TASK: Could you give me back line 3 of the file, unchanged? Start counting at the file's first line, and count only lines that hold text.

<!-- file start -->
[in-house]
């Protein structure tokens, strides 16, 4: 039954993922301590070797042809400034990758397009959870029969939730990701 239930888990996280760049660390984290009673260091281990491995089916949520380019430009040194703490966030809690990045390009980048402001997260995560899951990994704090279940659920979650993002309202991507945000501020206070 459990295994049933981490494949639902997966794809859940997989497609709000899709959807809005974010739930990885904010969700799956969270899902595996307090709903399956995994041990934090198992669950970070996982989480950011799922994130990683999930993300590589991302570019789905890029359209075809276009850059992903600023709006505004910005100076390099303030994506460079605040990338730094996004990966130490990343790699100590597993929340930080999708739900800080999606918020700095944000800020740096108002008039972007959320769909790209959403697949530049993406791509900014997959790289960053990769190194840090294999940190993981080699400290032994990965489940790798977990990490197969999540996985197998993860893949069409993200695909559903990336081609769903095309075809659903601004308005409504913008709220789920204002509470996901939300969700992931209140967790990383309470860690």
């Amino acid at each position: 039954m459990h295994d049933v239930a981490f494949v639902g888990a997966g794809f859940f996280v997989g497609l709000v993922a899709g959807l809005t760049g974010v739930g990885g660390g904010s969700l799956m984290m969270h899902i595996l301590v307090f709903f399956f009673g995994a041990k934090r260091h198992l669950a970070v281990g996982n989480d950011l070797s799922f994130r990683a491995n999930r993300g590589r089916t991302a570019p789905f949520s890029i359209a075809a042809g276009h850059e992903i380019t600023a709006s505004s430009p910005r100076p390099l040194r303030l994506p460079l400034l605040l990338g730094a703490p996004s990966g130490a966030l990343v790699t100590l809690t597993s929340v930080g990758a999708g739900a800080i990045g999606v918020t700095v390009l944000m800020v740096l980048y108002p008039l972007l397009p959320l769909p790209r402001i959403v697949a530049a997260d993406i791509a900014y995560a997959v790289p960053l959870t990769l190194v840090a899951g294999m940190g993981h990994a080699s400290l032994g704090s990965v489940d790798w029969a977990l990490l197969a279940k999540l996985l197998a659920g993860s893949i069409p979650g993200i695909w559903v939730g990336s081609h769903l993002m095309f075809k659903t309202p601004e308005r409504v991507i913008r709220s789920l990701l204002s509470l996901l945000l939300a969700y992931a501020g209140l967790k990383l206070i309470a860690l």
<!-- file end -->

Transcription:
């Amino acid at each position: 039954m459990h295994d049933v239930a981490f494949v639902g888990a997966g794809f859940f996280v997989g497609l709000v993922a899709g959807l809005t760049g974010v739930g990885g660390g904010s969700l799956m984290m969270h899902i595996l301590v307090f709903f399956f009673g995994a041990k934090r260091h198992l669950a970070v281990g996982n989480d950011l070797s799922f994130r990683a491995n999930r993300g590589r089916t991302a570019p789905f949520s890029i359209a075809a042809g276009h850059e992903i380019t600023a709006s505004s430009p910005r100076p390099l040194r303030l994506p460079l400034l605040l990338g730094a703490p996004s990966g130490a966030l990343v790699t100590l809690t597993s929340v930080g990758a999708g739900a800080i990045g999606v918020t700095v390009l944000m800020v740096l980048y108002p008039l972007l397009p959320l769909p790209r402001i959403v697949a530049a997260d993406i791509a900014y995560a997959v790289p960053l959870t990769l190194v840090a899951g294999m940190g993981h990994a080699s400290l032994g704090s990965v489940d790798w029969a977990l990490l197969a279940k999540l996985l197998a659920g993860s893949i069409p979650g993200i695909w559903v939730g990336s081609h769903l993002m095309f075809k659903t309202p601004e308005r409504v991507i913008r709220s789920l990701l204002s509470l996901l945000l939300a969700y992931a501020g209140l967790k990383l206070i309470a860690l």